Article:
About the Book"A revealing look into the lives of ordinary Russians. More than twenty years ago, the longtime NPR correspondent Anne Garrels began to visit the region of Chelyabinsk, an aging military-industrial center a thousand miles east of Moscow that is home to the Russian nuclear program. Her goal was to chart the social and political aftershocks of the USSR's collapse. On her trips to an area once closed to the West, Garrels discovered a populace for whom the new democratic freedoms were as traumatic as they were delightful. The region suffered a severe economic crisis in the early 1990s, and the next twenty years would only bring more turmoil as well as a growing identity crisis and antagonism toward foreigners. The city of Chelyabinsk became richer and more cosmopolitan, even as corruption and intolerance grew more entrenched. In Putin Country, Garrels crafts a necessary portrait of the nation's heartland. We meet upwardly mobile professionals, impassioned activists, and ostentatious mafiosi. We discover surprising subcultures, such as a vibrant underground gay community and a group of determined evangelicals. And we watch doctors and teachers try to cope with a corrupt system. Drawing on these encounters, Garrels explains why Vladimir Putin commands the loyalty of so many Russians, even those who decry the abuses of power they encounter from day to day. Her portrait of Russia's silent majority is both essential and engaging reading at a time when Cold War tensions are resurgent"--Publisher's online catalog.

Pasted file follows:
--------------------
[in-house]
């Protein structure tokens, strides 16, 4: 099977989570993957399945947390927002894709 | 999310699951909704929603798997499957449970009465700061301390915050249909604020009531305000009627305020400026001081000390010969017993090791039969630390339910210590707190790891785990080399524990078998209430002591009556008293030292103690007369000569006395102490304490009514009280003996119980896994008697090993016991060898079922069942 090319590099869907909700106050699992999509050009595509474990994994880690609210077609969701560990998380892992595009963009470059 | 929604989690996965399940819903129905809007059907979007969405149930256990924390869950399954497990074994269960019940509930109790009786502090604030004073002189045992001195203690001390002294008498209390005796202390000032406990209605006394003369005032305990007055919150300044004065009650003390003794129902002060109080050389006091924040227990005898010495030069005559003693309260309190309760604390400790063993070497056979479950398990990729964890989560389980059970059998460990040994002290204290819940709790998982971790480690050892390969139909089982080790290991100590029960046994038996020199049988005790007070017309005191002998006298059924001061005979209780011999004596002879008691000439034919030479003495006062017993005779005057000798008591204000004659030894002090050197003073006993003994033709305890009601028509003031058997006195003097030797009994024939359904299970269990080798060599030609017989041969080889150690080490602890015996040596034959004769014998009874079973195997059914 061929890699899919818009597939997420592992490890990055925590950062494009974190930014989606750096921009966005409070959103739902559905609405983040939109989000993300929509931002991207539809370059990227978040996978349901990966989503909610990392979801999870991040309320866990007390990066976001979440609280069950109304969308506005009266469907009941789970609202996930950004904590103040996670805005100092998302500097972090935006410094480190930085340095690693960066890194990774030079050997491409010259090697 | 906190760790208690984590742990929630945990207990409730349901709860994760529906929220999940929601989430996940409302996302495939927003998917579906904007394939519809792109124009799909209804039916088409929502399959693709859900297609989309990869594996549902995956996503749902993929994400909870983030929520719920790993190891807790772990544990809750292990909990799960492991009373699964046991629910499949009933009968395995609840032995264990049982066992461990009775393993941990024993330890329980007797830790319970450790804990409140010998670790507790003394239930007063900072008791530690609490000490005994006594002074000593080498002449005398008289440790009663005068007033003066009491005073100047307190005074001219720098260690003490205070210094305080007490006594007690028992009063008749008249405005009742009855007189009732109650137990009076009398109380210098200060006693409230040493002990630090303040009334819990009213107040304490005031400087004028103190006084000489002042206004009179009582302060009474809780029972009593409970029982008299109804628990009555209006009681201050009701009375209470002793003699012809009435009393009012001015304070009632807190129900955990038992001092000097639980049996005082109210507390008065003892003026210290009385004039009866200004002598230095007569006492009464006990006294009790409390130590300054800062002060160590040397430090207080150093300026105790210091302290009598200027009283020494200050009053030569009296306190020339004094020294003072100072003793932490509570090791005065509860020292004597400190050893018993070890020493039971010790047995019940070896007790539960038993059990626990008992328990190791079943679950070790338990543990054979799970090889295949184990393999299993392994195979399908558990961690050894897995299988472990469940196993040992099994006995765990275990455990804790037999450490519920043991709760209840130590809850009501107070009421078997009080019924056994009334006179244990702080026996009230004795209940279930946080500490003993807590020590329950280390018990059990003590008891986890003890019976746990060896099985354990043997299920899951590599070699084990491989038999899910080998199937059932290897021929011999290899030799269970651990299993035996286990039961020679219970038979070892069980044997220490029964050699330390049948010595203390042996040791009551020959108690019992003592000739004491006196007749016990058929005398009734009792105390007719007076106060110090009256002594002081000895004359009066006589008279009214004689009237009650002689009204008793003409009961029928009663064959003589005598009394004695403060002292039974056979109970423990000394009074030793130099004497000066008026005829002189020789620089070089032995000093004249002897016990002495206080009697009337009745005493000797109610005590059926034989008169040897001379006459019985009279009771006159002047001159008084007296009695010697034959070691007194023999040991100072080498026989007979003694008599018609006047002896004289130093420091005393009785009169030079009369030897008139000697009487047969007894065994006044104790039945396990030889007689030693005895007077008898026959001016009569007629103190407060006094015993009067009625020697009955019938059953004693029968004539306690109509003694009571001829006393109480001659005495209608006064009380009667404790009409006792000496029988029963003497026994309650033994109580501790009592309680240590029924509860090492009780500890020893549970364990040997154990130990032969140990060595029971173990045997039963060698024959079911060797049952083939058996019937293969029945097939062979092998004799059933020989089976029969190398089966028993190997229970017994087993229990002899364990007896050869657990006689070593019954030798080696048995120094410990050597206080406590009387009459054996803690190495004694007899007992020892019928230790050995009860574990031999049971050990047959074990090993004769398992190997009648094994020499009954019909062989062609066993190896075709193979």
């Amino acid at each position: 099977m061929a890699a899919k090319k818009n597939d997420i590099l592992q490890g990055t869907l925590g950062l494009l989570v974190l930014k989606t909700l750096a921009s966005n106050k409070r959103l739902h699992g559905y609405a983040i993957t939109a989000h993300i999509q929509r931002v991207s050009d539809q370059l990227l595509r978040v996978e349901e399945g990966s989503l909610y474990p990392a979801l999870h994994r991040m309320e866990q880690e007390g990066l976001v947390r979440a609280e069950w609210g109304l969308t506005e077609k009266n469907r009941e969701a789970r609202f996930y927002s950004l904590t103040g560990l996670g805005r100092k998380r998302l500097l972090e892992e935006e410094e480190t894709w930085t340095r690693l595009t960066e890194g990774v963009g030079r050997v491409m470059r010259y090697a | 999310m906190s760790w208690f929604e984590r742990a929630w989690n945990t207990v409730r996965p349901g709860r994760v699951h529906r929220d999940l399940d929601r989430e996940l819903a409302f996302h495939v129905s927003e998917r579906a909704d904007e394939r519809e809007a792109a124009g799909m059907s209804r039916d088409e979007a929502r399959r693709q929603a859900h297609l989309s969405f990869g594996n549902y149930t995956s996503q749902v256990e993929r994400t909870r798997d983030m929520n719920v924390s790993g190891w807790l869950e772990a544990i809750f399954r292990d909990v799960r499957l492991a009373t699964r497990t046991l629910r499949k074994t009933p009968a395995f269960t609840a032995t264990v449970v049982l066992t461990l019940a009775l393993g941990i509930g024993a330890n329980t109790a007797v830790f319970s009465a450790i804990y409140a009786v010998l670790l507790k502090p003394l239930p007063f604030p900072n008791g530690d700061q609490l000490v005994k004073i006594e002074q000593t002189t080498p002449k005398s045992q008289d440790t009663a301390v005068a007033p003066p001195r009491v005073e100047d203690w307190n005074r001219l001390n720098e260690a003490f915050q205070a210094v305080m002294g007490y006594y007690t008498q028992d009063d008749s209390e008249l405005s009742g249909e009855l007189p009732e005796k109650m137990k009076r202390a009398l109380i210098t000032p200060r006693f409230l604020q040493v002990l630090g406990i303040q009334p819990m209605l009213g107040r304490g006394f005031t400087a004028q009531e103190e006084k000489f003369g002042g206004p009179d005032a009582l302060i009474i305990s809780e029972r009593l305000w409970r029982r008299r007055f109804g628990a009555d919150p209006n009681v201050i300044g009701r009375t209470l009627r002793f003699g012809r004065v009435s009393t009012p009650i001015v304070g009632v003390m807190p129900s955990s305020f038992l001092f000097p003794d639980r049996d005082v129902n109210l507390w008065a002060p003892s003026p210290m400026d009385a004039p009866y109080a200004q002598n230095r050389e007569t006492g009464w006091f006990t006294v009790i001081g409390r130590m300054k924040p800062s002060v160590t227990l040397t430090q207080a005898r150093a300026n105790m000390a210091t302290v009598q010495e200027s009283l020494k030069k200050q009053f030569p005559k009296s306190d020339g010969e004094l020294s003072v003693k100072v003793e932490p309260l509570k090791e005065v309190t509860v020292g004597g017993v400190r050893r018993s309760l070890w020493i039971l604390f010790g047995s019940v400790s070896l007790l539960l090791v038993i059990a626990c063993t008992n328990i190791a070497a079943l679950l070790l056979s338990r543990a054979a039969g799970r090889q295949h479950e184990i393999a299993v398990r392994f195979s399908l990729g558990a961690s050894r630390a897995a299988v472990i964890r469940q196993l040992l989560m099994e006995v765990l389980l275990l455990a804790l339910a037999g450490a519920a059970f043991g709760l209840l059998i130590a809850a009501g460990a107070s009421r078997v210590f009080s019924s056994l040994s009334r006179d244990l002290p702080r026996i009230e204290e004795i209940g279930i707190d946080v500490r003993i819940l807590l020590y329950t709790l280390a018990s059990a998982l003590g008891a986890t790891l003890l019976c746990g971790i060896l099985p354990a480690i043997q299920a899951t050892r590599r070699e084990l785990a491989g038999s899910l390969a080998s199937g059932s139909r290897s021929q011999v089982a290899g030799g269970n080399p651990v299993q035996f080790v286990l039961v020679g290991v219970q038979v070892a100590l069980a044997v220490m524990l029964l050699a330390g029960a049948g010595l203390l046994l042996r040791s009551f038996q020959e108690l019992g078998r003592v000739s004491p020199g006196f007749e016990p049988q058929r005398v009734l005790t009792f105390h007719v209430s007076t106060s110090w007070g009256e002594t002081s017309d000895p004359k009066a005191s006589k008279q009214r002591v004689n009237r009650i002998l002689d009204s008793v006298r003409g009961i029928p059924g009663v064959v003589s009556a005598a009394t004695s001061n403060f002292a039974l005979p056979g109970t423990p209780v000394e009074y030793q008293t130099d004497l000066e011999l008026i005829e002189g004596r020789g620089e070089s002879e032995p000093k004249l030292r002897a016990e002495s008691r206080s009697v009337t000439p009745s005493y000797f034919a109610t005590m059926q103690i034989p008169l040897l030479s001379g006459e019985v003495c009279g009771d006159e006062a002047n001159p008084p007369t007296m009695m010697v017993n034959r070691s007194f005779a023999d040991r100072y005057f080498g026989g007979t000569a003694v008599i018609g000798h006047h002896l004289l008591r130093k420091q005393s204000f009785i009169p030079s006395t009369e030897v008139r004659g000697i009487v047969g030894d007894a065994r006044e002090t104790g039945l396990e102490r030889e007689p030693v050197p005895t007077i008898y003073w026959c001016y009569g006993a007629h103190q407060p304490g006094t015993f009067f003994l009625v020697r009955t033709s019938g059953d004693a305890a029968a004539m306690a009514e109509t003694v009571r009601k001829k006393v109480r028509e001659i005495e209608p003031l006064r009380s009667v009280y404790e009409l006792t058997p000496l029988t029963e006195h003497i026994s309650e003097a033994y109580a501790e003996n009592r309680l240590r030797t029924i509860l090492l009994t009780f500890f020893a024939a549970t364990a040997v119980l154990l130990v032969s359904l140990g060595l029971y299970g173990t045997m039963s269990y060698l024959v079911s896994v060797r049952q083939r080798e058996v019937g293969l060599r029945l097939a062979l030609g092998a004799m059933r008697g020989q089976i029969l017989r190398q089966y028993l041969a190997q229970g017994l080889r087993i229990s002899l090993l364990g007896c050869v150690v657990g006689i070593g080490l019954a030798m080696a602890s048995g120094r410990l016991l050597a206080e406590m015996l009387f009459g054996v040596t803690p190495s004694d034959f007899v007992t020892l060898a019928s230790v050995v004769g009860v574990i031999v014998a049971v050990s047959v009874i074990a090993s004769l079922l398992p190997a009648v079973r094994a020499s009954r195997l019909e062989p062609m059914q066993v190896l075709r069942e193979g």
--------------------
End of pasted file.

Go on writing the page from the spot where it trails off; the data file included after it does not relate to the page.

Short-listed for the Pushkin House Russian Book PrizeMore than twenty years ago, the NPR correspondent Anne Garrels first visited Chelyabinsk, a gritty military-industrial center a thousand miles east of Moscow. The longtime home of the Soviet nuclear program, the Chelyabinsk region contained beautiful lakes, shuttered factories, mysterious closed cities, and some of the most polluted places on earth. Garrels's goal was to chart the aftershocks of the U.S.S.R.'s collapse by traveling to Russia's heartland.